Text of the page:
Cardiopulmonary rehab team creates fun environment to help patients reach their goals

Spend a little time with Jared Rogers and Nancy Gibson and you learn one thing very quickly: they like to smile and have fun.  Their natural exuberance helps cardiac and pulmonary rehabilitation patients thrive at Norton King’s Daughters’ Health.

“We work on creating an environment that people enjoy,” Jared said. “Helping people find success is a great gift.  I’ve always liked working toward something.  When we help people achieve their goals, that’s meaningful.”

Jared Rogers, Norton KDH Cardiopulmonary Rehab

For Nancy, coaching patients comes naturally.  She and her husband, Ed, owned a gym in Merrillville, Indiana for 26 years, teaching gymnastics.  A college gymnast herself, Nancy said she has been a coach most of her life and considers working with patients to be much the same.

“What I find with cardiac rehab is that I am able to still coach people and help build them up,” Nancy said. “I love talking to patients and getting to know their stories.  We can make the process fun!”

Jared joined Norton KDH after earning his degree in Exercise Science from Ball State University in Muncie, Indiana.  His mother, Jane, began her career as a physical education teacher, so Jared learned the value of activity and exercise at an early age.

“Cardiopulmonary rehab gives me an opportunity to apply my education and help people feel more confident,” he said.  “It’s enjoyable to see someone take something we work on here and apply it elsewhere, taking responsibility for positive change.”

Given that most rehabilitation patients enter the program following a significant heart or lung-related event or diagnosis, those changes improve lives. 

Jared and Nancy both believe in helping patients set goals.  Goals weave meaning and purpose into the rehabilitation process.  One of their most common goals?  Patients want to walk over the Ohio River Bridge connecting Madison, Indiana and Milton, Kentucky.

“We help patients improve physical activity and quality of life in many ways,” Jared said.

The program integrates aerobic exercise using treadmills, recumbent bicycles and step machines, along with other tools.  Jared and Nancy also provide education regarding nutrition, weight management, blood pressure control, tobacco cessation and medication adherence.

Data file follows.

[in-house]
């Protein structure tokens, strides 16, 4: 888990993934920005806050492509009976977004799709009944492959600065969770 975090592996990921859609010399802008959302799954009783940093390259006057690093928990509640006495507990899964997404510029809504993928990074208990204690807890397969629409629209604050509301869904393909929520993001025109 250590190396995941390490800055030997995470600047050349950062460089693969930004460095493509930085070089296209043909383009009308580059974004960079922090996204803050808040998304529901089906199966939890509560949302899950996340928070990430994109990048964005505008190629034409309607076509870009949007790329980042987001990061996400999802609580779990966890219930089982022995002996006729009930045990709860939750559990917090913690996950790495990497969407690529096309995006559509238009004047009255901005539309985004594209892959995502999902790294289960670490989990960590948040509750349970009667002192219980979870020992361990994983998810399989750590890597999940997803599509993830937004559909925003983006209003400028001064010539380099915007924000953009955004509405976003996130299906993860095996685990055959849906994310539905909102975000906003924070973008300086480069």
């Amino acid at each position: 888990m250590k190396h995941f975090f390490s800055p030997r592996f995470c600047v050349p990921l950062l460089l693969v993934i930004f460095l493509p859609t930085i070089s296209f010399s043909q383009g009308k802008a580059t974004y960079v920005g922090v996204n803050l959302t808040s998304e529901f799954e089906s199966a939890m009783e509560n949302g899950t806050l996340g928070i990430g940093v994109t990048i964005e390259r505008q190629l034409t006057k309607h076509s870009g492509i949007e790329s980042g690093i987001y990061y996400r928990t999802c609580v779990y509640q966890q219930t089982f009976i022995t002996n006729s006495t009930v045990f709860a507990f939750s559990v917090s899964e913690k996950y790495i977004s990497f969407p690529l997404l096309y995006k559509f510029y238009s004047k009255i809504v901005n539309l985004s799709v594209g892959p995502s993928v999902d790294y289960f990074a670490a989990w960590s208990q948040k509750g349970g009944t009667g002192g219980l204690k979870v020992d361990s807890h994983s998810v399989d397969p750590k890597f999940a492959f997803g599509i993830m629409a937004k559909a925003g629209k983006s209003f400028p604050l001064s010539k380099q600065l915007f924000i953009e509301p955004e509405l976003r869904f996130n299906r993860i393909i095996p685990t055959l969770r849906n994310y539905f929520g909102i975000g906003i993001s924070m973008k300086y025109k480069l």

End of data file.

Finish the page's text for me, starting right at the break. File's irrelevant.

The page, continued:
The fun aspects of care also support psychosocial health.

“You can see such an improvement from start to finish,” Nancy said. “I have found that cardiac rehabilitation makes a difference for the whole person.  I enjoy watching the camaraderie with the whole group who often share similar circumstances.”

Further testament of Jared and Nancy’s success: the number of patients who choose to continue with classes after graduating.  Jared estimates between 15 to 20 percent of patients choose to join Phase 3 of the program, which patients pay for themselves.  Some have additional goals.  Some simply enjoy exercising with friendly faces.

“The real benefits of the Phase 3 program include continuing with their new habit of exercise,” Nancy said.  “They become a member of a new group of friends.  This can greatly help with the mental issues and depression often associated with cardiac problems.”

From Jared’s point of view, exercise is medicine.

“Choosing to live a physically active lifestyle, coupled with a consistent exercise routine, is one of the most powerful things a person can do to improve all aspects of their health,” Jared said. “Our maintenance program provides a high-value way to continue their exercise routine in a medically supervised setting.  Our social environment also helps patients stay motivated.”

Learn more about Cardiac and Pulmonary Rehabilitation at Norton KDH.

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